A person who habitually passes on confidential information or spreads rumors.
- ‘It was, after all, the moment for which every gossipmonger had been waiting.’
- ‘But I'm fascinated by how gossipmongers make medical diagnoses on the flimsiest of paparazzi photos.’
- ‘Everyone knew there was no bigger squealer than a gossipmonger.’
- ‘We don't really know if blogs will become the political pamphlets or the broadsheet ballads of our time, but their ability to act as the gossipmongers of the global village is undisputed.’
- ‘An eccentric rock star and his beautiful sister on a ranch in the middle of nowhere is irresistible fodder for the gossipmongers.’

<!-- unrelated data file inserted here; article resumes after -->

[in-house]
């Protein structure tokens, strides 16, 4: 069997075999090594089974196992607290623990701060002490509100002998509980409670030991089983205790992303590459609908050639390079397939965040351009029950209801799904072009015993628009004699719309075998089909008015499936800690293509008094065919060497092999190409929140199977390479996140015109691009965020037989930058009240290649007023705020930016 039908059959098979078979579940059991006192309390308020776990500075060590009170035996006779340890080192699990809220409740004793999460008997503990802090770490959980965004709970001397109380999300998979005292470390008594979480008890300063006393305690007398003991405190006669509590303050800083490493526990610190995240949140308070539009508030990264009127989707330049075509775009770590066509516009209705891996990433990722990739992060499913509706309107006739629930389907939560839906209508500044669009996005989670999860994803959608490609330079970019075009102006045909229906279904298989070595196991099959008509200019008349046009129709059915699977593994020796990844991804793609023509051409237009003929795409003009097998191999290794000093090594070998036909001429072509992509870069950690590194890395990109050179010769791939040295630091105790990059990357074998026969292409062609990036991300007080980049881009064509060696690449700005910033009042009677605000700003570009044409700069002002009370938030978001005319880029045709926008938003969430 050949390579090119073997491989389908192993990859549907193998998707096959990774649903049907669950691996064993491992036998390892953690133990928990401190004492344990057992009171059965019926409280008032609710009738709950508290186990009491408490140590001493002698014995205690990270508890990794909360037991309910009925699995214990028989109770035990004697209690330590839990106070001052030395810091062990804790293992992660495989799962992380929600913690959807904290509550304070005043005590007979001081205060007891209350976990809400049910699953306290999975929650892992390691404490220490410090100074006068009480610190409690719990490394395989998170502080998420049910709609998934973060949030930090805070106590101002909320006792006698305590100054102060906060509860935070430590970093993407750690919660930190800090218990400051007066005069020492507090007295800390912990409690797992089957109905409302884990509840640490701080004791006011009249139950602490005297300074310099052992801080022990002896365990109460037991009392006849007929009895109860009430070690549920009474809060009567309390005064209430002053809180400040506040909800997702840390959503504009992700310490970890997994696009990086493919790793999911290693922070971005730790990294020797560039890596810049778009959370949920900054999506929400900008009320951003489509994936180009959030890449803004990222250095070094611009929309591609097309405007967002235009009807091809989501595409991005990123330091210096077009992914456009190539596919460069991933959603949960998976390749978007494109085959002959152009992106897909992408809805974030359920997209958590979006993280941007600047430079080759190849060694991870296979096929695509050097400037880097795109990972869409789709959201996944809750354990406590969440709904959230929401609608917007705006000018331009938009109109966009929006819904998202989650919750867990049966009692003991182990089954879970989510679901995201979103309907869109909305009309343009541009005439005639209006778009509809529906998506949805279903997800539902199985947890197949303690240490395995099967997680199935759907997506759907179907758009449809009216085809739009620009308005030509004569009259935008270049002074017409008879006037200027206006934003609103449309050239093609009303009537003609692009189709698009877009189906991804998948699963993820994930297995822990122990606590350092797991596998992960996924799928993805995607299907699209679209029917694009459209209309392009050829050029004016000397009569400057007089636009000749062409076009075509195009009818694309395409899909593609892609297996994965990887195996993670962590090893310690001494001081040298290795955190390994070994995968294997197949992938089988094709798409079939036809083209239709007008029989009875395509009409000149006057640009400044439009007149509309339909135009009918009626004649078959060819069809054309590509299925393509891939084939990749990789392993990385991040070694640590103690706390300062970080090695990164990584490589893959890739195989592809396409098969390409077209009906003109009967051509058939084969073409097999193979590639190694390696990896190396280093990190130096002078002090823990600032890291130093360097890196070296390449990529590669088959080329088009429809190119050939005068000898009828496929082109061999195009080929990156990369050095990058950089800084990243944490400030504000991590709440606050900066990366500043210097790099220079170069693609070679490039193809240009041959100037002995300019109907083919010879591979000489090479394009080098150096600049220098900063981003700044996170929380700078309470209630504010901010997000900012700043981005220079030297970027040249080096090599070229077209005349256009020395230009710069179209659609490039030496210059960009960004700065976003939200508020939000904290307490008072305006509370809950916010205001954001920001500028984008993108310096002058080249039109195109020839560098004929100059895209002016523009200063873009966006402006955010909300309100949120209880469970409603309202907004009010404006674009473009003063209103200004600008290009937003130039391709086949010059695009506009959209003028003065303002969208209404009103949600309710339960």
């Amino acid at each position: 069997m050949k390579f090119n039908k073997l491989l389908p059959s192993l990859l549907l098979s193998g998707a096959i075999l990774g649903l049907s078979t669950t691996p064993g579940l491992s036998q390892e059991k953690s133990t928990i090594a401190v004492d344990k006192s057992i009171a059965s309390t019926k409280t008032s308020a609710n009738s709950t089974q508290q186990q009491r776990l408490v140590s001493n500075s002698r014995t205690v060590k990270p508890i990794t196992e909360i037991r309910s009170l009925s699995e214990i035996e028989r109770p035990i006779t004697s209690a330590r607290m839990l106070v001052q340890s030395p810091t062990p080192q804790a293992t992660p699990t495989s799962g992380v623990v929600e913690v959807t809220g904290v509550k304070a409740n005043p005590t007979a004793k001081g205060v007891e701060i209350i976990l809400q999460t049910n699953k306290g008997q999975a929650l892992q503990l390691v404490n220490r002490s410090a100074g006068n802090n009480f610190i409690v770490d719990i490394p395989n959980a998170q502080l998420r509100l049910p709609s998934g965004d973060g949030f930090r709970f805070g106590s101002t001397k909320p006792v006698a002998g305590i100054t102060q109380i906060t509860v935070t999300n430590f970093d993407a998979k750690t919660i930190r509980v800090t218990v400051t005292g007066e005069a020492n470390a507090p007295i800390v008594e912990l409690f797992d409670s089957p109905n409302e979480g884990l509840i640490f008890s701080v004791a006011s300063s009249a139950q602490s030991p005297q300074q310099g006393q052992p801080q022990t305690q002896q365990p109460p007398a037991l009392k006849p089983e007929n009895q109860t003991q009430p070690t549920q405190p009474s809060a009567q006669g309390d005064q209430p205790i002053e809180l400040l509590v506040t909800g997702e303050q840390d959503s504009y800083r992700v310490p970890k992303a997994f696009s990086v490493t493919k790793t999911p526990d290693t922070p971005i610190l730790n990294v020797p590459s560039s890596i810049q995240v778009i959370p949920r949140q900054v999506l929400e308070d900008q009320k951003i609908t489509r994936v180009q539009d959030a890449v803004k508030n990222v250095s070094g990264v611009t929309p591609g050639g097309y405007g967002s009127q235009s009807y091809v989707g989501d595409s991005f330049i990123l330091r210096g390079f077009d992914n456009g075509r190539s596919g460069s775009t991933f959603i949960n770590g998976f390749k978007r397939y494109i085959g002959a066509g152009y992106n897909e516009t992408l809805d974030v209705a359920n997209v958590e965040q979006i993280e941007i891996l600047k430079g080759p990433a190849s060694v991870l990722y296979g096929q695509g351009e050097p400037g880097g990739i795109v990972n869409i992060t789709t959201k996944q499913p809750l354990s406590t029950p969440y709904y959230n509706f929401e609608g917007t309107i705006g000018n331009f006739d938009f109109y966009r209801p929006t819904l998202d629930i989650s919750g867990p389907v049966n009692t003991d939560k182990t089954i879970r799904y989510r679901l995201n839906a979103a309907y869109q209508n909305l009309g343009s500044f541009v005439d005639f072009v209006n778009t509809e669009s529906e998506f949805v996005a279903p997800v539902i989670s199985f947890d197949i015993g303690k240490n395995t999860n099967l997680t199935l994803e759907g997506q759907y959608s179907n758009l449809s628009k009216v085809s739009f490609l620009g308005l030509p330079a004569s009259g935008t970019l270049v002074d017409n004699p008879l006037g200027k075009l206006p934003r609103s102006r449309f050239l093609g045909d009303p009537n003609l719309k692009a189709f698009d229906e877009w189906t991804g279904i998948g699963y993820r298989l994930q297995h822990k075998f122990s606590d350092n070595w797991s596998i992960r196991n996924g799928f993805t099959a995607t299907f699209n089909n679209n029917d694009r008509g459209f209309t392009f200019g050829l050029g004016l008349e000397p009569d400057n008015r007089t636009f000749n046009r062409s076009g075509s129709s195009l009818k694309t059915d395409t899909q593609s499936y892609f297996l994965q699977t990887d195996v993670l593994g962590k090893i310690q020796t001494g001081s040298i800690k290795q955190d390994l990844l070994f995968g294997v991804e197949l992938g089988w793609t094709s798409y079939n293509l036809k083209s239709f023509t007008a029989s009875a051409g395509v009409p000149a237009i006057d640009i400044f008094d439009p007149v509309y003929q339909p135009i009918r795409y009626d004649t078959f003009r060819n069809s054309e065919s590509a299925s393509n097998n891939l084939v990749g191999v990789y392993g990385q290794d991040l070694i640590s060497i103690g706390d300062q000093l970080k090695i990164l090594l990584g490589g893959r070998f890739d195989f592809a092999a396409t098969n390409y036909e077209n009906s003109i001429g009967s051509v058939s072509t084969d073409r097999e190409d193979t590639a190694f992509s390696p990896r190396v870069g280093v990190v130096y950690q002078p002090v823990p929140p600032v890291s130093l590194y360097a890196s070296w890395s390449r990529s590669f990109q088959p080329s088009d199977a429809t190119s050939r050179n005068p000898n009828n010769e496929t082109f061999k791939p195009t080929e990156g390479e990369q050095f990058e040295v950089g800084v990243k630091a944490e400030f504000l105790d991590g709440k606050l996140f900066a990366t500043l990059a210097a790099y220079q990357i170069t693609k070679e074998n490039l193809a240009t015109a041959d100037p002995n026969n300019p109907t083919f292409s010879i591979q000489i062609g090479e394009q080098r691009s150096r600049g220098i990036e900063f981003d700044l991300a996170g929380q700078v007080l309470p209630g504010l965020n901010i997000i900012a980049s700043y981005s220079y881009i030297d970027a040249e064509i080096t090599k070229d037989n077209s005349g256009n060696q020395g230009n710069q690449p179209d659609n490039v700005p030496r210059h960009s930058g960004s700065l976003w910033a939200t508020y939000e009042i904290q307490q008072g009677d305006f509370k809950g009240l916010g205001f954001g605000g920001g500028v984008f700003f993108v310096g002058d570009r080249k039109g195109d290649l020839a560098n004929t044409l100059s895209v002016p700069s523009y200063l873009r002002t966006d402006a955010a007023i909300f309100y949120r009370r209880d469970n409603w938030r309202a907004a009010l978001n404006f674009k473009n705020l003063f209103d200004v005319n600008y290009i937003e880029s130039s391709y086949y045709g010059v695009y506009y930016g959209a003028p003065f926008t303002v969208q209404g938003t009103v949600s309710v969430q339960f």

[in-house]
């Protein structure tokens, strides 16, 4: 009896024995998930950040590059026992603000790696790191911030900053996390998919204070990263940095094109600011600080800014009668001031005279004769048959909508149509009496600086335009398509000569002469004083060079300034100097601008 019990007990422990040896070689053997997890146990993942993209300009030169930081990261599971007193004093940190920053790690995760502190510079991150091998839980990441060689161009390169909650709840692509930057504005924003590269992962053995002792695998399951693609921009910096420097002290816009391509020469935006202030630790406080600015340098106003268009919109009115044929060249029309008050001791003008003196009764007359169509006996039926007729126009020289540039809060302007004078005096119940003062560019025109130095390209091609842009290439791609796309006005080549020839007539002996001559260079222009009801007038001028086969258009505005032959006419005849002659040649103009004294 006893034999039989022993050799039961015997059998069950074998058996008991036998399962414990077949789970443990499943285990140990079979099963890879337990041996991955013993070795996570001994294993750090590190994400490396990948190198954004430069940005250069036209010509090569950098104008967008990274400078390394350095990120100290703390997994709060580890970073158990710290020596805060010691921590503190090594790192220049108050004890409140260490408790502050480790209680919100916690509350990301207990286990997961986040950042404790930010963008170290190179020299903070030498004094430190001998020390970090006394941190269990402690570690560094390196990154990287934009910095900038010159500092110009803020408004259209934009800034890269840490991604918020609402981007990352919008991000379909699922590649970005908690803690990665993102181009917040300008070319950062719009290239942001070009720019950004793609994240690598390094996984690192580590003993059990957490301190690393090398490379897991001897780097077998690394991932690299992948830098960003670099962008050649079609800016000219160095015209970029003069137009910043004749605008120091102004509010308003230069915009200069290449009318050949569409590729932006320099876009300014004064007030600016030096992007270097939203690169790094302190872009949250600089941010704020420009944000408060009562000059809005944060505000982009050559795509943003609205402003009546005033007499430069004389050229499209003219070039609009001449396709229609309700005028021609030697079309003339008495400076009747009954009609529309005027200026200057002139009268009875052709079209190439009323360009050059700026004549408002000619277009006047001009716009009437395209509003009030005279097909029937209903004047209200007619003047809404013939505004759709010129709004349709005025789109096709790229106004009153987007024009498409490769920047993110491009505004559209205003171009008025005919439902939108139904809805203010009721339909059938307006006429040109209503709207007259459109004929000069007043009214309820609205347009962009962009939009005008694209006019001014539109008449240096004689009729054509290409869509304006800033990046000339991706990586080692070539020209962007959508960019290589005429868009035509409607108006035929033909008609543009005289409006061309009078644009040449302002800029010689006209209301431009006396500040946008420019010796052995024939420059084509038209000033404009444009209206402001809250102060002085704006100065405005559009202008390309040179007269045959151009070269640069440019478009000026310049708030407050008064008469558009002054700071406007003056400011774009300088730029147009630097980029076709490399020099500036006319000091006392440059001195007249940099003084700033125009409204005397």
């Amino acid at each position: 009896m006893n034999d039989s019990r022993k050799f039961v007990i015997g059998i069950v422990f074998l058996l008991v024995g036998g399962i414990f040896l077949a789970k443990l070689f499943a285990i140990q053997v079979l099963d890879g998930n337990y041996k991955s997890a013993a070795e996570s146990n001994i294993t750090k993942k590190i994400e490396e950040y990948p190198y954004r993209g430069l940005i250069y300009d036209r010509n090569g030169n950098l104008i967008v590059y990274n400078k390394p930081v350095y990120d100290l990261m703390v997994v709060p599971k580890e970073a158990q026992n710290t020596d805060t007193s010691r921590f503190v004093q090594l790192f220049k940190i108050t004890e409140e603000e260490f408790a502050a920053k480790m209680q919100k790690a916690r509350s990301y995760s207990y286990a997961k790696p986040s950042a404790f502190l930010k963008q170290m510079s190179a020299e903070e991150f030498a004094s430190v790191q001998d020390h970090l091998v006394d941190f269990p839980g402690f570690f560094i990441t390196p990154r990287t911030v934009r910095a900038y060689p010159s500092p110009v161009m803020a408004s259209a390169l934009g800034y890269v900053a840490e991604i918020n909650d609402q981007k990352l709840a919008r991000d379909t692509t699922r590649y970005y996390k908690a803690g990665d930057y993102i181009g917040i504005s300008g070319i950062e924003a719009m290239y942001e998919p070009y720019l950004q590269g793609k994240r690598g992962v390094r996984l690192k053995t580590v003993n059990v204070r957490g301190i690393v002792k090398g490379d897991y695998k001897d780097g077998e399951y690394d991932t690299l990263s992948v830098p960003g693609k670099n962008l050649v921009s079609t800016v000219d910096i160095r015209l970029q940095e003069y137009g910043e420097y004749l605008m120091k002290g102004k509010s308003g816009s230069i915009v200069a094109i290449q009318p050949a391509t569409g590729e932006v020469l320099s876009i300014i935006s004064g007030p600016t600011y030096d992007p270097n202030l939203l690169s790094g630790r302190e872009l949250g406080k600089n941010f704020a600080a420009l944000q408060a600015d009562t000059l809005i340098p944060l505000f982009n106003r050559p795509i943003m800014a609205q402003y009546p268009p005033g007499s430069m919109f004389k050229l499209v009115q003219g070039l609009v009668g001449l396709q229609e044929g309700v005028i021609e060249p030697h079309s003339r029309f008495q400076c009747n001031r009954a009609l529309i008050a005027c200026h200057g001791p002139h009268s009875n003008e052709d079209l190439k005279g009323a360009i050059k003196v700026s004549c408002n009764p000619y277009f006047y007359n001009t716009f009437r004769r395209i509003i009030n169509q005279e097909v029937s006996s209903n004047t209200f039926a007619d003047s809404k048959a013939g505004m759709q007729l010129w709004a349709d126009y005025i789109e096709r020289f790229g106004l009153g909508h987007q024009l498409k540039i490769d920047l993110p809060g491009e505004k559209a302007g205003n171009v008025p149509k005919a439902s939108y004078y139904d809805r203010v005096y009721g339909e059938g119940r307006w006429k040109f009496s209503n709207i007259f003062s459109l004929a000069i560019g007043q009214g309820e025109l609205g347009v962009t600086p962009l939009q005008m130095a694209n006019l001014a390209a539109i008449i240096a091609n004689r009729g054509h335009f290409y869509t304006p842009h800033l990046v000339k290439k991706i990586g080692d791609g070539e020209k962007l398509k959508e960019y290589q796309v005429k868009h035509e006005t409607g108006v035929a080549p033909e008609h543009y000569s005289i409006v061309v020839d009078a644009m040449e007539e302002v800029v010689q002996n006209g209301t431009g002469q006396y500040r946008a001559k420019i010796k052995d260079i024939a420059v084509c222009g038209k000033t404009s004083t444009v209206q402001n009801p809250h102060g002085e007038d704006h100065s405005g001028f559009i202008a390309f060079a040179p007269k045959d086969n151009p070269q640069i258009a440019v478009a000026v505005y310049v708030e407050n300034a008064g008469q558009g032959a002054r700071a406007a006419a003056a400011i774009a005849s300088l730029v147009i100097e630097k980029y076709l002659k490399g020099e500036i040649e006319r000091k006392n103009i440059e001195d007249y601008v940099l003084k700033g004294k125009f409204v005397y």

- ‘It was nicknamed toujours prêt - always ready - by Parisian gossipmongers.’
- ‘‘Sometimes it pays to listen to what the gossipmongers say,’ Thomas said vehemently.’
- ‘If something happened at a luncheon or garden party it was bound to be all over the town by nightfall, thanks to gossipmongers like Lady Miller and her ilk.’
- ‘Their relationship kept gossipmongers agog for years.’
- ‘Not an eternal gossipmonger, not a social butterfly, not a comedic actress, but a very serious-minded woman with a warmth that came from the depths of her soul.’
We take a look at several popular, though confusing, punctuation marks.